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Author Topic: Finally geting somewhere  (Read 3061 times)

Tug Fanatic

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Re: Finally geting somewhere
« Reply #75 on: February 06, 2020, 10:17:15 AM »

A little information would help.

1. What is the material that you are fitting windows into & how thick is it?
2. What sort of windows - a picture?

PS I hate windows!!! Mine never satisfy me.
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DaveM

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Re: Finally geting somewhere
« Reply #76 on: February 06, 2020, 10:28:06 AM »

This method uses 0.5mm styrene for the frames and 0.7mm clear acetate sheet for the windows. The window panes are cut to fit exactly into the aperture while the frames "bridge" the gap. You could fit the frames either inside or outside. For adhesive I use very thin double-sided tape.
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dave parker

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Re: Finally geting somewhere
« Reply #77 on: February 06, 2020, 10:45:06 AM »

Sorry yes...


3mm ply cabin walls.


I have cut out the two front windows but jumped the gun and am not happy with the lines so am thinking I may laminate it with 1mm ply that I can cut straight with a Knife.


I was going to have a ledge on the inside in to which to fit the clear plastic/perspex bur as a said am not happy with the cut outs...

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Tug Fanatic

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Re: Finally geting somewhere
« Reply #78 on: February 06, 2020, 12:16:49 PM »

Your 3mm sides make windows difficult as you have such a thick edge to hide.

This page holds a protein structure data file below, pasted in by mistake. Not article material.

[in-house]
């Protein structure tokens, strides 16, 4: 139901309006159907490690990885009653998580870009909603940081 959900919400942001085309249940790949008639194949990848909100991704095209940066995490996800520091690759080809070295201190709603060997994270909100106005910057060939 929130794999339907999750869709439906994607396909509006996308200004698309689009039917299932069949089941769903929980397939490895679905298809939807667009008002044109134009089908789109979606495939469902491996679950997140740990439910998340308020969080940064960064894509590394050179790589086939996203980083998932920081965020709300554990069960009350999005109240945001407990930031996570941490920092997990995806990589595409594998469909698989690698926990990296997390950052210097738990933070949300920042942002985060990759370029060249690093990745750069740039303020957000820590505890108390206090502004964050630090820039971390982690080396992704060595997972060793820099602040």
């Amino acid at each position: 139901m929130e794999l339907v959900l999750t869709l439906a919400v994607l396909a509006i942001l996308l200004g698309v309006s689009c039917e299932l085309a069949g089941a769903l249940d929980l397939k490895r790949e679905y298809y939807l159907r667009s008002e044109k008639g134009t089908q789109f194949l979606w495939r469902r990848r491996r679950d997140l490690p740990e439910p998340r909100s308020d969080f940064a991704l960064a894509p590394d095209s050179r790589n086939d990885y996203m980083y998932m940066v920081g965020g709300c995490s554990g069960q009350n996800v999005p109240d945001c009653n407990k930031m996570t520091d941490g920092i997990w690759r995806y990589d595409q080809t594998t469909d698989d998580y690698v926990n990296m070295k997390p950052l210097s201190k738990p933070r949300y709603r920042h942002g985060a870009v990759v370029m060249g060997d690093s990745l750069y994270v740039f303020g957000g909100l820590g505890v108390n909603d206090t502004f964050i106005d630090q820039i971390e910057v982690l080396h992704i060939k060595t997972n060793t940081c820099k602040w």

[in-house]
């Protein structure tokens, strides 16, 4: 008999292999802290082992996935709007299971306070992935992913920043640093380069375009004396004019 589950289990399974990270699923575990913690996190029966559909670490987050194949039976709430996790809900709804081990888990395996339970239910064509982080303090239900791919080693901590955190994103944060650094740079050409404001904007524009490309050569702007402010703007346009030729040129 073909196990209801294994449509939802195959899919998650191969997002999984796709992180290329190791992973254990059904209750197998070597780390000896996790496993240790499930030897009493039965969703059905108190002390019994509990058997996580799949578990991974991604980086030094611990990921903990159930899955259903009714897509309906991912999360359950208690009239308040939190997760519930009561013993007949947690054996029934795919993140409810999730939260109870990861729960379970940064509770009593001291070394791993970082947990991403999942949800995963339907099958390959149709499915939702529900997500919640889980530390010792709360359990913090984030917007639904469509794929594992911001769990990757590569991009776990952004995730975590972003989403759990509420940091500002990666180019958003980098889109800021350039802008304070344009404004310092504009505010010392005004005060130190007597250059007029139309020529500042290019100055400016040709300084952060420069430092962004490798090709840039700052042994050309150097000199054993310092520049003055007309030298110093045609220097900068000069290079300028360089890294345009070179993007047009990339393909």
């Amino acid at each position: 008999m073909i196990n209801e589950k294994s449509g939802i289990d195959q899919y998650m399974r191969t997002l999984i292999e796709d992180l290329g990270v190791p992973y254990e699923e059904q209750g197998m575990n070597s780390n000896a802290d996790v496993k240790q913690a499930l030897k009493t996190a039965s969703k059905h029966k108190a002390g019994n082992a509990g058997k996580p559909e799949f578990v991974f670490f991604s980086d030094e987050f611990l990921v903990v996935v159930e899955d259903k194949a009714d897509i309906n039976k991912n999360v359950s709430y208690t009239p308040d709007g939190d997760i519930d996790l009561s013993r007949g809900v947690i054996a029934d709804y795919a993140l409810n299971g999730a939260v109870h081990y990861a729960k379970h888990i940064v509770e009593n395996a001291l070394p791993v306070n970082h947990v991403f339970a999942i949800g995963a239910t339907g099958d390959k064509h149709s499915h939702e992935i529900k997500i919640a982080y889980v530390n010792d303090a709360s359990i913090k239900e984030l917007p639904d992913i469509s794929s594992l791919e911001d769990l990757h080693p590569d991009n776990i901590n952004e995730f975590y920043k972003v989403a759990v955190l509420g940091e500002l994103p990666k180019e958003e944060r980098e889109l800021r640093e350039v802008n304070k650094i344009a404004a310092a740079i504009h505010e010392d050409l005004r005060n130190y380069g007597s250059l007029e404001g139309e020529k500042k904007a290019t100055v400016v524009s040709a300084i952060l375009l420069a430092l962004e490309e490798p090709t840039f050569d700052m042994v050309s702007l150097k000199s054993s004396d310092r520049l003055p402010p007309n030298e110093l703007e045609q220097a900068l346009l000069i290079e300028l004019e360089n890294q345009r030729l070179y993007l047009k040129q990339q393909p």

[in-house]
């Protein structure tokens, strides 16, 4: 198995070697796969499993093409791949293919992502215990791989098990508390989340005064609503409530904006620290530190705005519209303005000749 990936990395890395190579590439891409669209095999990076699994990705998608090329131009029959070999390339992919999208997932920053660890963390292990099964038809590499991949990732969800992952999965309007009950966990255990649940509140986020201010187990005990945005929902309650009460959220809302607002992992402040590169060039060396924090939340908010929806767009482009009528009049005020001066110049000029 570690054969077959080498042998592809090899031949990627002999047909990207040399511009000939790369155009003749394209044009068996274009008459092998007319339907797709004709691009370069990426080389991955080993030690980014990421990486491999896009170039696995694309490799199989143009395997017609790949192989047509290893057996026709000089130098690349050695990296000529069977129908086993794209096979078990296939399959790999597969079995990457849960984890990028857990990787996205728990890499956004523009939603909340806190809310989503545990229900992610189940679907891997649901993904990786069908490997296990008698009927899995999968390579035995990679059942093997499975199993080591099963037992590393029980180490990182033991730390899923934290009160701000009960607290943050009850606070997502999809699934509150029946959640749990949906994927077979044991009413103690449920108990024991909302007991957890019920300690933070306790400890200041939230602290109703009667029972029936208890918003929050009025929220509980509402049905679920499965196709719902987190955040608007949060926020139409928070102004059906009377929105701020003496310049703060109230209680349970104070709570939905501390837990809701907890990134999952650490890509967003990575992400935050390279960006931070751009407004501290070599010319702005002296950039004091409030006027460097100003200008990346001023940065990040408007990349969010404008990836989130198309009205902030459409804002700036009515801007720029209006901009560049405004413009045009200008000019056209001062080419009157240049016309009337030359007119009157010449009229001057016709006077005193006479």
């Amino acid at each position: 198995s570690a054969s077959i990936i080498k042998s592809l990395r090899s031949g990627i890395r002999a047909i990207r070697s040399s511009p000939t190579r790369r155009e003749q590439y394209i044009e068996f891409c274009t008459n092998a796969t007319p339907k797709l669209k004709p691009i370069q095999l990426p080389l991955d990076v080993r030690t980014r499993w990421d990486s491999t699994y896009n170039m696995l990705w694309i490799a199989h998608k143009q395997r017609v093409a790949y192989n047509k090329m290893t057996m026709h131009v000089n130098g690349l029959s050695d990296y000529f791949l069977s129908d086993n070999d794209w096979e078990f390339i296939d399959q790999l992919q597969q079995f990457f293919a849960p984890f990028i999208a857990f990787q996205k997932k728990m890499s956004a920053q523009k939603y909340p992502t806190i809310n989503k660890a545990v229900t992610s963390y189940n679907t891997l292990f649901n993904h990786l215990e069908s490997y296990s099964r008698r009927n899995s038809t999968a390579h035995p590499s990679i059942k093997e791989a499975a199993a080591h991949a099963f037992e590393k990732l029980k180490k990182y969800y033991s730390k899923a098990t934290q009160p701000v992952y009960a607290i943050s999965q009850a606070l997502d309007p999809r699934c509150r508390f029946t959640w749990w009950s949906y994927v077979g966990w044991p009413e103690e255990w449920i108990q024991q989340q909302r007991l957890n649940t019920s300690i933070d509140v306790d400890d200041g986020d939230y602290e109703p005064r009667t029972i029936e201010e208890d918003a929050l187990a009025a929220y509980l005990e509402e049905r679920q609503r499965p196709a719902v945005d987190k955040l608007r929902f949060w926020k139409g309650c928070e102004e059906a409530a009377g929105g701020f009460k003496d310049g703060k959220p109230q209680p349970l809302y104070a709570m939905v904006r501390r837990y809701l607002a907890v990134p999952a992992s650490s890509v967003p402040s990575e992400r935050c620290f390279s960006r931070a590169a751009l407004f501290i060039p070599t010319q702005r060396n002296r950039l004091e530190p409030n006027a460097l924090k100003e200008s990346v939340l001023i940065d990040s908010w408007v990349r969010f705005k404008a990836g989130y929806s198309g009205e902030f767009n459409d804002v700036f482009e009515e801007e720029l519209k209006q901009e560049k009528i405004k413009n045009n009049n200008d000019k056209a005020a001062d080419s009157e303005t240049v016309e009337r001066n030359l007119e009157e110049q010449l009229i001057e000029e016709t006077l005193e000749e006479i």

I would also be aware of the c of g implications if you superstructure is anything other than very low.
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dave parker

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Re: Finally geting somewhere
« Reply #79 on: February 06, 2020, 12:55:08 PM »

What thickness of timber should I have used for the cabin and structures??
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Capt Podge

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Re: Finally geting somewhere
« Reply #80 on: February 06, 2020, 01:16:33 PM »

You could try cutting your 'glass' (acetate) slightly oversized then build the framework over it, 1mm wide should suffice.
Alternatively, use thin plastic strip for the frames.

You could do this on both the inner and outer of your cabin if you have access.

Regards,
Ray.
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Tug Fanatic

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Re: Finally geting somewhere
« Reply #81 on: February 06, 2020, 01:52:28 PM »

What thickness of timber should I have used for the cabin and structures??


My choice is 1.5mm ply or 1mm Styrene and possibly even thinner high up but you might be perfectly OK with what you have unless you are planning a very high superstructure. It is easiest to paint the cut window edges before glazing if they will be seen afterwards. I find soft matt black/ dark grey takes the eye from a multitude of sins.

Tinted glazing helps remove the need for detail in the wheelhouse area and wheelhouse windows are normally tilted top out which also helps.


Remember that weight is more of a problem the higher you have it and that weight is much easier to add than lightness. Cruise liners are very aware of c of g issues. 
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dave parker

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Re: Finally geting somewhere
« Reply #82 on: February 06, 2020, 01:53:06 PM »

Yeah sounds good


Am now thinking about re making the cabin out of the 1.5mm ply I have and can strengthen inside corners if need to.


Less weight and easier for windows


Would 1.5mm suffice?
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Tug Fanatic

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Re: Finally geting somewhere
« Reply #83 on: February 06, 2020, 02:13:17 PM »

1.5mm ply should be fine & yes reinforcing corners is a very good idea but there is no need for massive girders!

How large a superstructure are you planning?
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dave parker

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Re: Finally geting somewhere
« Reply #84 on: February 06, 2020, 02:28:10 PM »

There are a few pics of the detail drawings at the beginning of this thread (I haven’t got them here with me)


Just a typical springer really
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Tug Fanatic

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Re: Finally geting somewhere
« Reply #85 on: February 06, 2020, 04:32:06 PM »